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Milliman Expert Addresses Practical Applications of Lifestyle-Based Analytics in Risk Selection
Date:2/11/2008

SEATTLE, Feb. 11 /PRNewswire/ -- In recent years, increasing attention has been paid to the role of Lifestyle-Based Analytics (LBA) in health insurance underwriting. In some instances, proponents of LBA made overly-optimistic claims about the use of consumer data as a predictor in the underwriting process. Milliman expert Jonathan Shreve, FSA, offers a fresh perspective on the appropriate and effective use of Lifestyle-Based Analytics as an advance in risk selection and classification.

Medical studies have shown that lifestyle characteristics and habits have a clear impact on disease prevalence. LBA uses information about lifestyle to enhance the risk classification system for relevant conditions. This information comes from data aggregators, which collect information from a variety of sources. Statistics, when properly interpreted, can enable underwriters to identify relationships between lifestyle information and prevalence of various diseases, which may result in a strong correlation with expected claims. Hence, LBA can help to differentiate high cost and low cost insurance plan members.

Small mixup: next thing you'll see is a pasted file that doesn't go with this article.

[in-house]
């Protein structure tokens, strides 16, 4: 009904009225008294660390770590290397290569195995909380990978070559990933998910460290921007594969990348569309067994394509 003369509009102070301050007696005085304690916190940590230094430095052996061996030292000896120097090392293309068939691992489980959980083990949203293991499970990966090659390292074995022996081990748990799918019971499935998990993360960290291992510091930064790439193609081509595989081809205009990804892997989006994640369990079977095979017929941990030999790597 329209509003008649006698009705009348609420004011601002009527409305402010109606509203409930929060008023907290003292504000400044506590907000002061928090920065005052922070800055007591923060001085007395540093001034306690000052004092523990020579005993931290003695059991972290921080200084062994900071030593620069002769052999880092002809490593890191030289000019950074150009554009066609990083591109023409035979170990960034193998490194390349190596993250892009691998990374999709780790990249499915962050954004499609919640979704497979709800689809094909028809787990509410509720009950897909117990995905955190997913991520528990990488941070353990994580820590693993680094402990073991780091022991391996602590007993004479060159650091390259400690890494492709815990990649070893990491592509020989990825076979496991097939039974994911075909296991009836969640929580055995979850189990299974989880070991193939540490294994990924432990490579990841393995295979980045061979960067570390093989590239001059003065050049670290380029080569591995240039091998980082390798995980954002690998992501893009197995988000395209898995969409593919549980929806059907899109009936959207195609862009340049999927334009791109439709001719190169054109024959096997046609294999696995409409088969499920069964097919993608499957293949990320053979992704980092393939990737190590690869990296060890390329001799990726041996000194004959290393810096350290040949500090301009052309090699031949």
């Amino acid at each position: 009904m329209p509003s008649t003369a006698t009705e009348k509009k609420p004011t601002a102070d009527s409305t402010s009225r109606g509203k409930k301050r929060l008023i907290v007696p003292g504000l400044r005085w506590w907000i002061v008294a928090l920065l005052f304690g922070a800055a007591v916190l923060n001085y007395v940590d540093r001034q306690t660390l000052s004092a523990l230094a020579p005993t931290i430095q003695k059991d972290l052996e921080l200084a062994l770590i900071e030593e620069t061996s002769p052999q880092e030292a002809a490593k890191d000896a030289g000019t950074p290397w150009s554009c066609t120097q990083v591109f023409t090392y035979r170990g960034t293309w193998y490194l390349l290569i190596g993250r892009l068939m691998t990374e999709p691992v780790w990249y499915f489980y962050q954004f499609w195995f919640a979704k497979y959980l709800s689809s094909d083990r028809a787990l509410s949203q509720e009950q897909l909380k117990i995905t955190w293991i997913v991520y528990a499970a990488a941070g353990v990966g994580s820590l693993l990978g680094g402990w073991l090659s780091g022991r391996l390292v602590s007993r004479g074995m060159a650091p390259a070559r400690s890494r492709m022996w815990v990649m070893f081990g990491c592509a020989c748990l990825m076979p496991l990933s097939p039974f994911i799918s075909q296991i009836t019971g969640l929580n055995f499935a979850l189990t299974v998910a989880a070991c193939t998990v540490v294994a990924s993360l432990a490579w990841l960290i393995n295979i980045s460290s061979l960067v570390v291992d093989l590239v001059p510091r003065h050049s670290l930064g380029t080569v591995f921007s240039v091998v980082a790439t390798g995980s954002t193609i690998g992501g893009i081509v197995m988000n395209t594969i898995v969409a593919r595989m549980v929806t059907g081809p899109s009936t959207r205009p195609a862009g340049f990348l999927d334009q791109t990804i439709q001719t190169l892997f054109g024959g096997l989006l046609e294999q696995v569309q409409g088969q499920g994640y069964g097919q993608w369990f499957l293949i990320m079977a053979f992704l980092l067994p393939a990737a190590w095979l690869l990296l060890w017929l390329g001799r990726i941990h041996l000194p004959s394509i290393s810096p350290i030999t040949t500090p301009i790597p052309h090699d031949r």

According to Jon Shreve, "For some of the correlations we have found, we believe there is a clear cause and effect - people who exercise more have fewer cardiovascular problems, and people who live alone have greater rates of depression. Sometimes, the lifestyle data may reflect the condition, rather than the other way around. People who are obese may be more apt to indicate that they are "walking for health" - not that walking causes obesity!"

LBA is increasingly viewed as a high-quality advance in the art of risk selection. It does not pick out specific individuals in a group who definitely have a condition, thus limiting its application in individual and disease management applications. Nonetheless, LBA does identify meaningful differences from one person to another and from one group to another in the likelihood of experiencing or developing advers
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SOURCE Milliman
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